She: Going to market, call later. ok i’m lesbian

I what! And you just found out? Hey, God! have you told mom?

Not that! i am lesbian not lesbian

Me: Is it existential?

A question like ‘to be or not to be’? ok figure it out, you’re bisexual – great

He: Hate my phone! Bloody typo – I’m leaving – I’m not gay, you idiot!

Then he called back and we laughed a lot. Then came the time when I sent an SMS to a friend which read, ‘You were looking very cute in your prostitute outfit’. Of course, I was trying to type ‘white’ dress. Luckily my friend found it funny. In both cases, I believe it was the inconsistency principle that paid off. AI, programmed to be perfect, does not understand that humor lies in human frailties.

This was even more apparent when watching an AI-generated ‘Seinfeld’ parody on Twitch. In the show, written using OpenAI software, a character named Larry is seen working through his stand-up set. He says, “I’m thinking of doing something about how being transgender is actually a mental illness,” and then adds, “Or how liberals are all secretly gay and force their will on everyone else.” Want to impose… but no one’s laughing, so I’m going to stop. See you next time. Where did everyone go?” The show has now been taken off the air because it was offensive and worse, boring.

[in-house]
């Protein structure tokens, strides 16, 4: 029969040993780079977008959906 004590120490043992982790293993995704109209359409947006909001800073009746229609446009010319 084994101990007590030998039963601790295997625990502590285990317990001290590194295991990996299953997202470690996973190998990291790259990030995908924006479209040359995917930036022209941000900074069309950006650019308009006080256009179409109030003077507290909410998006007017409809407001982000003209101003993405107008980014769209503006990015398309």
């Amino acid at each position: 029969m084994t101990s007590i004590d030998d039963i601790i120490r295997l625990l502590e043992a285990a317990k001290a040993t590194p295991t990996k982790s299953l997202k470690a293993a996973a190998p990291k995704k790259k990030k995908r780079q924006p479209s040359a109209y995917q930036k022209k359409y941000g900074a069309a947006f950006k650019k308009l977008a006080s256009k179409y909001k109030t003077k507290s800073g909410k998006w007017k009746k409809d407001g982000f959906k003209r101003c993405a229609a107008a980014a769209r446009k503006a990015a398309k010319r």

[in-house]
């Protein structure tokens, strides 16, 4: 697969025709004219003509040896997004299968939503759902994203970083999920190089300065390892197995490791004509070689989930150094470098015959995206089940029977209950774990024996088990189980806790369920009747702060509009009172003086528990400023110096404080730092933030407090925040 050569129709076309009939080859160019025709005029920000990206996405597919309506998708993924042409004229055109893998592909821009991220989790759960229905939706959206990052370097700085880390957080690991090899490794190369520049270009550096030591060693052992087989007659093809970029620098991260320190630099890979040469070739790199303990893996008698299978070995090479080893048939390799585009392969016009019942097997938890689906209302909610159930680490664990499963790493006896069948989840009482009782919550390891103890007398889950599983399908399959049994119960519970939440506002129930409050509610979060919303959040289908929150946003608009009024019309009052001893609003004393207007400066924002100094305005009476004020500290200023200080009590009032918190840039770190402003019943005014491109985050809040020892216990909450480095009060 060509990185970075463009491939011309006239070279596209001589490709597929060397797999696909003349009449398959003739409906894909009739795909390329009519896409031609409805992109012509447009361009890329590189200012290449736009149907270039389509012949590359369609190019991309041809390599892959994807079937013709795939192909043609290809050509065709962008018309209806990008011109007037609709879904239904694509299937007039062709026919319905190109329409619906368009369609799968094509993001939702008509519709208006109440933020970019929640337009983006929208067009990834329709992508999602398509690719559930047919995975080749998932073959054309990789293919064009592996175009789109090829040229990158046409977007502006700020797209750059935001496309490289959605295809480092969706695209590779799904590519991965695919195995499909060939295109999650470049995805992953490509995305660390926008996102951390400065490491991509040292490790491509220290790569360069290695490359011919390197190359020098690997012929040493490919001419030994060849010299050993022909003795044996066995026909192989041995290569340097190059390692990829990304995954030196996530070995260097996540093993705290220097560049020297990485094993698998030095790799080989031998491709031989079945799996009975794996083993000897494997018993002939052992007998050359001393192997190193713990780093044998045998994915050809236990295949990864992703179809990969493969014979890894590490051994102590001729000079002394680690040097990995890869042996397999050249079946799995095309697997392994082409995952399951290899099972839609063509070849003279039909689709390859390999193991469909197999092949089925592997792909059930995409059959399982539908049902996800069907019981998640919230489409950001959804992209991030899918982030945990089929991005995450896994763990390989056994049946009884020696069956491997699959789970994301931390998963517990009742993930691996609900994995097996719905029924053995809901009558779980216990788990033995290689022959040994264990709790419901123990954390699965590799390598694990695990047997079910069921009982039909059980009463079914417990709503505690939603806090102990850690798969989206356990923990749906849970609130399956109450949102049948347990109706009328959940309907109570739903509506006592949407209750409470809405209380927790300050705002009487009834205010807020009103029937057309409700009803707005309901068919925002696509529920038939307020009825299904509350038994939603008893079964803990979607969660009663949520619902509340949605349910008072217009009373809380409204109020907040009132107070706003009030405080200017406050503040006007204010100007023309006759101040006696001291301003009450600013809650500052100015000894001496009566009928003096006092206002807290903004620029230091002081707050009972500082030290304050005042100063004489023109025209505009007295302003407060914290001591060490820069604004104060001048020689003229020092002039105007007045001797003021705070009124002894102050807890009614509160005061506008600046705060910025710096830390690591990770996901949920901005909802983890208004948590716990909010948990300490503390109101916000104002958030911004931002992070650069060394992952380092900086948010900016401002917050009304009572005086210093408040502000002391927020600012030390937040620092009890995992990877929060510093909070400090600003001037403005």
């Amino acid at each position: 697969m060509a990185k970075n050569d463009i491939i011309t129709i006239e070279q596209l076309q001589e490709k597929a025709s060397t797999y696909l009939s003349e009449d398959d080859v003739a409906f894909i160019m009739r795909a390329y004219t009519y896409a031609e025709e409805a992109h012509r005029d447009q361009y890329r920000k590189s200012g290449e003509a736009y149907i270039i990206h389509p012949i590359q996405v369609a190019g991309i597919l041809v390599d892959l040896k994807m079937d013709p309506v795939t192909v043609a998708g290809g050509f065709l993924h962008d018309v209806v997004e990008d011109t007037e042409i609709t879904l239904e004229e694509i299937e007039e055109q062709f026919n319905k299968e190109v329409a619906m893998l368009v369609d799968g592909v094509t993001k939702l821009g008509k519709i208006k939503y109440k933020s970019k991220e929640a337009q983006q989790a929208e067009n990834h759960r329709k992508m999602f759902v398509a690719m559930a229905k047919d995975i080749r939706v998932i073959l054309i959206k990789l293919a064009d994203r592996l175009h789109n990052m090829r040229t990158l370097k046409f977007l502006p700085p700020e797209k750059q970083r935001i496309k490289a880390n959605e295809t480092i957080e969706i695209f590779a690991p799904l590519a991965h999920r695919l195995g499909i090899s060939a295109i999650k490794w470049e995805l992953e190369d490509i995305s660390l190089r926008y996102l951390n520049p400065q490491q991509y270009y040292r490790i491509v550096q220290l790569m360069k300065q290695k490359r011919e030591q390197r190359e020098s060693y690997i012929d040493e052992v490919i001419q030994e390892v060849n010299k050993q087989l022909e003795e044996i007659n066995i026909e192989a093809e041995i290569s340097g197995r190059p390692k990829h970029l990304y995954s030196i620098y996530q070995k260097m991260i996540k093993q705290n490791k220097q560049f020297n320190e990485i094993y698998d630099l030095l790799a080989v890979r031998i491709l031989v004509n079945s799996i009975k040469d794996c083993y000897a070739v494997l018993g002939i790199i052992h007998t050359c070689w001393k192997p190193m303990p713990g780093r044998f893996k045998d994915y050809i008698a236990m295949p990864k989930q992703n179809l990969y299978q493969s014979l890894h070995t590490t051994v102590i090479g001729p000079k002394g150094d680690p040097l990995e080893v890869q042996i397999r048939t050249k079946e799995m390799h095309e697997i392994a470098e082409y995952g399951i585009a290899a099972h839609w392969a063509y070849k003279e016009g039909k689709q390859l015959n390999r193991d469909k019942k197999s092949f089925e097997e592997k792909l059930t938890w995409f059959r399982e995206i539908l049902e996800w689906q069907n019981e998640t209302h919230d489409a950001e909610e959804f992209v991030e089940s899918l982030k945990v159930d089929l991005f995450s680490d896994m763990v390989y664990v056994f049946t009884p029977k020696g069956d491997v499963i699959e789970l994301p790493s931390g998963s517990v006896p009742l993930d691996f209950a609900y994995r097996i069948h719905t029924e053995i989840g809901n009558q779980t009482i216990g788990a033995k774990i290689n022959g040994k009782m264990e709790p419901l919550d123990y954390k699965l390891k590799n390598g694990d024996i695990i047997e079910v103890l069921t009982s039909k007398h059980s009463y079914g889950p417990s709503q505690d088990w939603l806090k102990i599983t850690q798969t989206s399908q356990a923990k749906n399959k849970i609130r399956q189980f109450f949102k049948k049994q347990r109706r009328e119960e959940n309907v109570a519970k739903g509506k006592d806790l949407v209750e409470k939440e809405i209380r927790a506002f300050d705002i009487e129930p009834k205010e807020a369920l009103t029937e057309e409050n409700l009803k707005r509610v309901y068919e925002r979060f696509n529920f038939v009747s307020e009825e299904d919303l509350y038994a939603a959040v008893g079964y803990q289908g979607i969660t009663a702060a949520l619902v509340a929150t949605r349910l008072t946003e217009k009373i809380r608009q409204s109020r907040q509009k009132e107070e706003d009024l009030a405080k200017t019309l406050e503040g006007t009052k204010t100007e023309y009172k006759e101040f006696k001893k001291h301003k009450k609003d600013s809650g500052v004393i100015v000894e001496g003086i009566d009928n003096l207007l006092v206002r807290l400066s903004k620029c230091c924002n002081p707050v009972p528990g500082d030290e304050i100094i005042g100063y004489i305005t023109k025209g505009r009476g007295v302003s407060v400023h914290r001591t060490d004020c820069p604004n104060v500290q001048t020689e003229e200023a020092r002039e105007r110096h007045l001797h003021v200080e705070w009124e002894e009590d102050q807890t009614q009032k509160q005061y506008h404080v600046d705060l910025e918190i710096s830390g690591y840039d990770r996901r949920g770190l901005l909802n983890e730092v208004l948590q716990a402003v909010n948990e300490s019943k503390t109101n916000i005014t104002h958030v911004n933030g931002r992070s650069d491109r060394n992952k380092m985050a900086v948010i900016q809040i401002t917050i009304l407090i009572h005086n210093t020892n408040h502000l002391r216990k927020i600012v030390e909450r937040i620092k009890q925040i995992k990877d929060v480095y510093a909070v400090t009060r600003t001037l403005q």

Two German researchers further tested ChatGPT’s humor capabilities and found that of the 1,000 jokes it generated, 90% were repetitions of the same 25 jokes. On the other hand, you have human scientists naming a fungus-killing compound ‘kinuamycin’ as a tribute to Keanu Reeves, because ‘he is also extremely lethal in his roles’, and a politician who declares It is believed that the height of women has increased since the Modi government came to power.

So how can Poor John or ChatGPT compete with humans who can make people laugh, even when we’re not trying to be funny.

Determined not to give up on the AI’s sense of humor, I tried to see if I could get it to generate a worthy joke. As a tribute to the genius of Robin Williams, I Indianized the beginning of one of his most famous jokes:

“So a rabbi walks into a bar with a frog on his shoulder and the bartender says: ‘That’s great! Where did you get one of those?”

And the frog says “Brooklyn! There are hundreds of them!”

I asked Punchlines AI to create a joke that read: A pundit walks into a bar with a chicken on his shoulder.’ I would have been amused by such a simple joke,’ and the bartender says, ‘We don’t serve pundits but we serve a lot of chicken.’ And the hen says, ‘Oh really?’ And the bartender replies, ‘Yes, but we only have tandoori today.’ Instead, the AI’s punchline said, ‘It was weird.’

AI may take our jobs, replace our partners, it may even destroy us all, but so far, comedians can take it easy, because Pappu clearly can’t fuckin’ stand-up .



The views expressed above are the author’s own.